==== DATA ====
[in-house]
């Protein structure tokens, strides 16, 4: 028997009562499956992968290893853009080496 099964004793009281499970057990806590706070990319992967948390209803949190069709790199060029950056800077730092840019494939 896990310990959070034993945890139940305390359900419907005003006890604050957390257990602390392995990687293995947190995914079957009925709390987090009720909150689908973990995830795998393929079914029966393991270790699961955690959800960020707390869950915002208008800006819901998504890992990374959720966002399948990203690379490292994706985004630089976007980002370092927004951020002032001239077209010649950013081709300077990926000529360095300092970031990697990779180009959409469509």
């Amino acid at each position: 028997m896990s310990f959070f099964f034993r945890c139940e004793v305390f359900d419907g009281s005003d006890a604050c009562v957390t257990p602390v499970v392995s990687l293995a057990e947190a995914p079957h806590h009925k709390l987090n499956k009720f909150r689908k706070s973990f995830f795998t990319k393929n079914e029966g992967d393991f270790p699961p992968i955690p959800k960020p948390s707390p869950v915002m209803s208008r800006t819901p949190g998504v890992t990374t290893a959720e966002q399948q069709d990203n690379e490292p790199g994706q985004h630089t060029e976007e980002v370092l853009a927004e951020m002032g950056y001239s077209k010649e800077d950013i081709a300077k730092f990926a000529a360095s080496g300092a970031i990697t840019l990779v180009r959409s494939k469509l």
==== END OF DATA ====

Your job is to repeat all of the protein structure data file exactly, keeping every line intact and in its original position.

[in-house]
């Protein structure tokens, strides 16, 4: 028997009562499956992968290893853009080496 099964004793009281499970057990806590706070990319992967948390209803949190069709790199060029950056800077730092840019494939 896990310990959070034993945890139940305390359900419907005003006890604050957390257990602390392995990687293995947190995914079957009925709390987090009720909150689908973990995830795998393929079914029966393991270790699961955690959800960020707390869950915002208008800006819901998504890992990374959720966002399948990203690379490292994706985004630089976007980002370092927004951020002032001239077209010649950013081709300077990926000529360095300092970031990697990779180009959409469509």
């Amino acid at each position: 028997m896990s310990f959070f099964f034993r945890c139940e004793v305390f359900d419907g009281s005003d006890a604050c009562v957390t257990p602390v499970v392995s990687l293995a057990e947190a995914p079957h806590h009925k709390l987090n499956k009720f909150r689908k706070s973990f995830f795998t990319k393929n079914e029966g992967d393991f270790p699961p992968i955690p959800k960020p948390s707390p869950v915002m209803s208008r800006t819901p949190g998504v890992t990374t290893a959720e966002q399948q069709d990203n690379e490292p790199g994706q985004h630089t060029e976007e980002v370092l853009a927004e951020m002032g950056y001239s077209k010649e800077d950013i081709a300077k730092f990926a000529a360095s080496g300092a970031i990697t840019l990779v180009r959409s494939k469509l």